Sea to Home: Israel’s desalination plants addressing water scarcity

Mael Benoliel

i24NEWS Correspondent | @MaelBenoliel

3 min read
A desalination plant on the Mediterranean Sea in Israel.
Edi Israel /Flash90A desalination plant on the Mediterranean Sea in Israel.

Without the desalination plants, Israel wouldn’t have access to drinkable water due to a lack of natural resources

In Israel, water is at a premium – there’s not enough natural freshwater for the Jewish state’s 10-million-strong population, which means it has to make its own.

Israel maintains the world’s highest per capita usage of desalinated water, thanks to desalination plants like in Hadera in the country’s north, which pumps water from the Mediterranean Sea and makes it drinkable 24 hours a day, 365 days a year.

Some 75 percent of water consumed in Israel comes directly from the Mediterranean. Without desalination plants, Israel wouldn’t have access to drinkable water due to a lack of natural resources, according to David Muhlgay, CEO of Omis Water Ltd and head of the Hadera “mega-factory.”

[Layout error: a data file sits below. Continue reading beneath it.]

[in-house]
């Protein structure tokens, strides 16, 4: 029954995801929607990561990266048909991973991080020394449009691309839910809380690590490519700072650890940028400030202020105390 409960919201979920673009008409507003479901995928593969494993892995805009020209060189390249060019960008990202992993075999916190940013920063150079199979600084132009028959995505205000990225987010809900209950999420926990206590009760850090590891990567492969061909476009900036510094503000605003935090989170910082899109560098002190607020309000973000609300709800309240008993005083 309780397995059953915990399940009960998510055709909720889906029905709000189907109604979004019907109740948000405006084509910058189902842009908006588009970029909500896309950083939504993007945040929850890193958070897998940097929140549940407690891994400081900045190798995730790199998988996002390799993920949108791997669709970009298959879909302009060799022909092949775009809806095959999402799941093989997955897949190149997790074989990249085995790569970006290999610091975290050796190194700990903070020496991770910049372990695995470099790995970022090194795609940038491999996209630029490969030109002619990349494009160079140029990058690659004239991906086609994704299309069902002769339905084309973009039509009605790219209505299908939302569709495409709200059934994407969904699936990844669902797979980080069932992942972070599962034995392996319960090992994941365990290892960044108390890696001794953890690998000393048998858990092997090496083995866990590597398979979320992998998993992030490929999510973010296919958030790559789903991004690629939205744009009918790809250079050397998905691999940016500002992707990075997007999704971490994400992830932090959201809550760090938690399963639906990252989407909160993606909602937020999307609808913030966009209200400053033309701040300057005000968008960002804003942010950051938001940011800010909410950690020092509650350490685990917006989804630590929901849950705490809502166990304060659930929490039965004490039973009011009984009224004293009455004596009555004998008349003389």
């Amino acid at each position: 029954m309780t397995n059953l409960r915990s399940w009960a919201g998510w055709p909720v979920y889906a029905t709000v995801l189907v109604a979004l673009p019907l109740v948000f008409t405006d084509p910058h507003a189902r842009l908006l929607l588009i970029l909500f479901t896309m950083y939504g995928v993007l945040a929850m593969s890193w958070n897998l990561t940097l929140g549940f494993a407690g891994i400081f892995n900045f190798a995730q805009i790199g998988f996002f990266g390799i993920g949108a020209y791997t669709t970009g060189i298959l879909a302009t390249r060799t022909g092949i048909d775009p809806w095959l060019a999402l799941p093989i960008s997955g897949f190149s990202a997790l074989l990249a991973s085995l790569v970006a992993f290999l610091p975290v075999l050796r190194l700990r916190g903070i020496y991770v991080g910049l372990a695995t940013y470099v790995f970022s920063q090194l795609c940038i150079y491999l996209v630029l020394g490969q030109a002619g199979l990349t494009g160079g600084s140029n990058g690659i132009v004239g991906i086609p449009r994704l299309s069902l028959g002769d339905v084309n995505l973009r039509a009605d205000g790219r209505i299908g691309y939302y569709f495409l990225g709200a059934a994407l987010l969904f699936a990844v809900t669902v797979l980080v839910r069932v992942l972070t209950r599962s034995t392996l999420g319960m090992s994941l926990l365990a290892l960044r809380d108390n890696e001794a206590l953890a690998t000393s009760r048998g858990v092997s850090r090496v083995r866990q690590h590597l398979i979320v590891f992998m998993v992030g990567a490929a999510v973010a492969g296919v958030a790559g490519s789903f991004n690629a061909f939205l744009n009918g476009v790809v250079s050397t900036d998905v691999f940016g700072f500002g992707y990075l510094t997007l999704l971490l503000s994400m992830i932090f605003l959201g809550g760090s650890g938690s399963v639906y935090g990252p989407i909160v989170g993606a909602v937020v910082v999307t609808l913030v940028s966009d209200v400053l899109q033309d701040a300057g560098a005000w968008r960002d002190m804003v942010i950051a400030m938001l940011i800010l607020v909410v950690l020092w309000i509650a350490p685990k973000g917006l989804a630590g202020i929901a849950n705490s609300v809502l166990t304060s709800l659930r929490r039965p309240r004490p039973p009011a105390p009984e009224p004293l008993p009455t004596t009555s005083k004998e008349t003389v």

Muhlgay explained to i24NEWS how one pipe can desalinate and deliver some 137 million cubic meters of drinkable water to the public.

“We can see now, all over the world, that water is becoming scarce. 97 percent of the water on earth is in the sea. So we have to learn how to [desalinate] efficiently,” he said.

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After being extracted from the sea, the seawater is propelled into tubes at very high pressure, where it is filtered until it becomes a perfectly pure liquid. Certain minerals are then added, such as calcium, before redistribution.

This technique – called “reverse osmosis” – makes it possible to obtain drinking water in as quickly as 90 minutes.

There are already five desalination plants like the one in Hadera along the Mediterranean coast, and the number will rise to seven in the coming years in an effort to meet all of Israel's future clean water needs.

“In 2018, the government of Israel made a resolution that by 2030, it would desalinate 1.1 billion cubic meters of seawater, and that will anticipate all future needs, including the growth of the population,” Muhlgay noted.

In the next 30 years, around 60 percent of the world's population could experience severe shortages of drinking water, according to some experts. For its part, Israel seems to be sheltered from these forecasts, thanks to its desalination plants.

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